ON-Lion Letter
In a March 2007 white paper for the State Courts Project, Marquette University Law School adjunct professor Rick Esenberg offers a comprehensive, harsh critique of the legal reasoning behind several recent prominent decisions by the Wisconsin Supreme Court.

"[A] number of the Wisconsin Supreme Court's recent decisions have involved an aggressive re-examination of legislative fact-finding or the rooting of a decision in facts that are controverted or outside the record," Esenberg concludes in "A Court Unbound?:  The Recent Jurisprudence of the Wisconsin Supreme Court."  Plus, "[w]e have seen the court engage in a judicial reformulation of legislation and adopt doctrine that it is unlikely to follow in future cases" (parentheses omitted).

Esenberg is the general counsel for a global manufacturing firm.  He graduated magna cum laude from the Harvard Law School, where he also edited the Harvard Law Review.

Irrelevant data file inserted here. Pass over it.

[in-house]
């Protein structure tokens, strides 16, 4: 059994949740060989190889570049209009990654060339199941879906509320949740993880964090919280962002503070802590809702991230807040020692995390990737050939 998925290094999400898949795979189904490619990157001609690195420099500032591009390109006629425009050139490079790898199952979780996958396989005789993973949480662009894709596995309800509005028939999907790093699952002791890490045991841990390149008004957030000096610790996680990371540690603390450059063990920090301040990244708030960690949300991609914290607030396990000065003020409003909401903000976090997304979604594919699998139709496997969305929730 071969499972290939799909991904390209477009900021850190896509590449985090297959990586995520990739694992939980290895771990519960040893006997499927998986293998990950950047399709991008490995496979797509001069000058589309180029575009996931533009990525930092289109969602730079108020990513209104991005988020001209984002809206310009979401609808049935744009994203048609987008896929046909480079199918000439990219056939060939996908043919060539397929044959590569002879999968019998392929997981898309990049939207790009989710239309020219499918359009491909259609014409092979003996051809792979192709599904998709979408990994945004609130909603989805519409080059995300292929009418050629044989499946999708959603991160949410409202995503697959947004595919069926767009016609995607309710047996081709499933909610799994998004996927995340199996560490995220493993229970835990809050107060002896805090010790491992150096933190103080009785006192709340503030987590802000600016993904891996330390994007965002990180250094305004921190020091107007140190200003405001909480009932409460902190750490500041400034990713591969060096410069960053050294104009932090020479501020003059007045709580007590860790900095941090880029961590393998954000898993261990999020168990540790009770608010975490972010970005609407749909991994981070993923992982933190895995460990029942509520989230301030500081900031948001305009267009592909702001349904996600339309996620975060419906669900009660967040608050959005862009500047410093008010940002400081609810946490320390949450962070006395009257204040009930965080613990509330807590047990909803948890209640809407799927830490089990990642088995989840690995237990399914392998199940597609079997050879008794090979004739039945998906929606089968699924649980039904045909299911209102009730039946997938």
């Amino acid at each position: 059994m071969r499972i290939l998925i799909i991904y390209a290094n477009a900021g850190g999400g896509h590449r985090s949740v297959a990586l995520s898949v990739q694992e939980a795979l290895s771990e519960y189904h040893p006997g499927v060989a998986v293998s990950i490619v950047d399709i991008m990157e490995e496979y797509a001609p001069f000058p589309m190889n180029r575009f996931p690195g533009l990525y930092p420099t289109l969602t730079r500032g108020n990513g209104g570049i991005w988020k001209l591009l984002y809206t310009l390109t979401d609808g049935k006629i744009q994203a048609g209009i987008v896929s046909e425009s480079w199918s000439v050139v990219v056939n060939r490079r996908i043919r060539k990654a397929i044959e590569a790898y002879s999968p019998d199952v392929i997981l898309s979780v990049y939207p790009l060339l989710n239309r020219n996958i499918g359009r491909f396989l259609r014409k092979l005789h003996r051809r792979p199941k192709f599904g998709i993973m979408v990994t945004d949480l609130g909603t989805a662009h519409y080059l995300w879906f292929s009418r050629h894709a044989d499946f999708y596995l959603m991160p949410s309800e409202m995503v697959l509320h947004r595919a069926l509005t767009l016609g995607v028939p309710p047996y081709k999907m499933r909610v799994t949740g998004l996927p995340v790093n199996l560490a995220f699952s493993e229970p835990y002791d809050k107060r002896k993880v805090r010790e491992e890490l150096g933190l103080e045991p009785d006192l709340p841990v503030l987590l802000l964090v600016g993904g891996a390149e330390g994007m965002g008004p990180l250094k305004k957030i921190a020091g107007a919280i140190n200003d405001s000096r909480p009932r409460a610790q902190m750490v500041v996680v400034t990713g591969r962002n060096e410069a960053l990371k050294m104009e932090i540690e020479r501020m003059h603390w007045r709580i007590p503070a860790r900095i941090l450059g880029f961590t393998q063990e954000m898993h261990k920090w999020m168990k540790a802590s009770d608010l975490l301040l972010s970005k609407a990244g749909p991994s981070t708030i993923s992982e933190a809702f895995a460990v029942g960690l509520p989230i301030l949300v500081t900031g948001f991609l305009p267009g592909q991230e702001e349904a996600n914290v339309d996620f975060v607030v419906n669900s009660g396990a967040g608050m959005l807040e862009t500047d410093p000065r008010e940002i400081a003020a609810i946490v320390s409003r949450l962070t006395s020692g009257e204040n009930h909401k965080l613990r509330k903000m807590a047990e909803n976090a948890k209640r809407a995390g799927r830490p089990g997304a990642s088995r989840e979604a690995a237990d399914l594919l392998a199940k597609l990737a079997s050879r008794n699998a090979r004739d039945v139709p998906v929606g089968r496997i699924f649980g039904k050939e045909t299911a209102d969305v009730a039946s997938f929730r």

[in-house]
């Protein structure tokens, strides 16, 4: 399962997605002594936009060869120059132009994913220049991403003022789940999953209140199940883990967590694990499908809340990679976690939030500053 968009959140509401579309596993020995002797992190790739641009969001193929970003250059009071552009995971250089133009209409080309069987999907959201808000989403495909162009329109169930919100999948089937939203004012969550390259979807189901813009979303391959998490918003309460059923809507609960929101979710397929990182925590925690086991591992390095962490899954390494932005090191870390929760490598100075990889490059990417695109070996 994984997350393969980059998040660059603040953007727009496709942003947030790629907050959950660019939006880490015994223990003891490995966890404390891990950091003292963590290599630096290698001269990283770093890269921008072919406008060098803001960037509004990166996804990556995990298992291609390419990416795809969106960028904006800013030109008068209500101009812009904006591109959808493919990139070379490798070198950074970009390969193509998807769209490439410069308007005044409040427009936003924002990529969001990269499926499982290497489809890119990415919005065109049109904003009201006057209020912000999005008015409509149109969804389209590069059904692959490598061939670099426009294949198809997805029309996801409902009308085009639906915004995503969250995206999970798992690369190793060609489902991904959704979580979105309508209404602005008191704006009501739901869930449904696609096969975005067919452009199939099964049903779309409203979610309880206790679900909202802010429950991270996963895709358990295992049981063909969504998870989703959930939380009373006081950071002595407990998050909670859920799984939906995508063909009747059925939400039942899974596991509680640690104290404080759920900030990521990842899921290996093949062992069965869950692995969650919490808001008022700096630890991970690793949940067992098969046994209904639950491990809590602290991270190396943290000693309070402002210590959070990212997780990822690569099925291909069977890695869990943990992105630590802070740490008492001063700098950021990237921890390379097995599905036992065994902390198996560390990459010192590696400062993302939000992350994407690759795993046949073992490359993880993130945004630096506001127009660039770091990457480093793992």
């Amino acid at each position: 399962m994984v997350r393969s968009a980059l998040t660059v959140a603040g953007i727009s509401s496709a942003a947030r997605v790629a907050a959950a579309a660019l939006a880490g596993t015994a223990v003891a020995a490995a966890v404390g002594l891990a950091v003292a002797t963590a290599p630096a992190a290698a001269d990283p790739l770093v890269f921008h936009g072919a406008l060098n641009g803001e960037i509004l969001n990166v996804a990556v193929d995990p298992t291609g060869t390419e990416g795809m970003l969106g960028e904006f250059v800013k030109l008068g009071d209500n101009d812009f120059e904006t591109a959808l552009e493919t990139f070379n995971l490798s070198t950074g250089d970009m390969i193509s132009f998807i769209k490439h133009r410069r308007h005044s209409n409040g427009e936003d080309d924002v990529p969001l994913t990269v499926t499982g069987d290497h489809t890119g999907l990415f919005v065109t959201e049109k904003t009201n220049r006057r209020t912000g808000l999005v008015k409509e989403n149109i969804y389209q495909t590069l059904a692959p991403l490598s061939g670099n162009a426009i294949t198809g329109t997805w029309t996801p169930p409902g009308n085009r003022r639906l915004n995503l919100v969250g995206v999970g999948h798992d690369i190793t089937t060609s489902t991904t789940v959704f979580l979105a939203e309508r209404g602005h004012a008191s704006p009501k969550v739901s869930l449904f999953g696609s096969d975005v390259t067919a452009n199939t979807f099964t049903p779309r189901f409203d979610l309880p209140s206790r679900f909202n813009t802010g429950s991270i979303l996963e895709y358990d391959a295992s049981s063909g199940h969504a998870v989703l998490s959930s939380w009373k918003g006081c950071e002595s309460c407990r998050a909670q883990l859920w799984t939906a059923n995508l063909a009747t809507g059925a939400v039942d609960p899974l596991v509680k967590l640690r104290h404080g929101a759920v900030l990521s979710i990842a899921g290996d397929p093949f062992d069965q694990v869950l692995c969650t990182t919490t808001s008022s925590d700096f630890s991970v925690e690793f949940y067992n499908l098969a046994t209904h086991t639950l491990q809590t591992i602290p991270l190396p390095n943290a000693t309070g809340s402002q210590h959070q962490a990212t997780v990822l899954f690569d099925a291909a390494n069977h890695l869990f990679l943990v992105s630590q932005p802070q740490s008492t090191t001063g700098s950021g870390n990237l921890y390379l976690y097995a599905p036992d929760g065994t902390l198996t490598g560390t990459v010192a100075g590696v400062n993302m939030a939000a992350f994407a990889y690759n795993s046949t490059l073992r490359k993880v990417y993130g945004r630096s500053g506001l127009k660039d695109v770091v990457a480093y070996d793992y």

The State Courts Project is an effort of The Federalist Society for Law and Public Policy in Washington, D.C., to which The Lynde and Harry Bradley Foundation in Milwaukee has long provided substantial support.  The project brings balanced scholarship to bear on the public discourse about state-constitutional jurisprudence.  It has published analyses of 11 state supreme courts, all of which are available online.

The Wisconsin court "is at a critical juncture," Esenberg writes.  It "is now more or less evenly divided between two groups of justices who have dramatically different notions of the role of the judiciary."  He urges "a discussion about this important trend and ... a dialogue about the proper role of the courts in our state."
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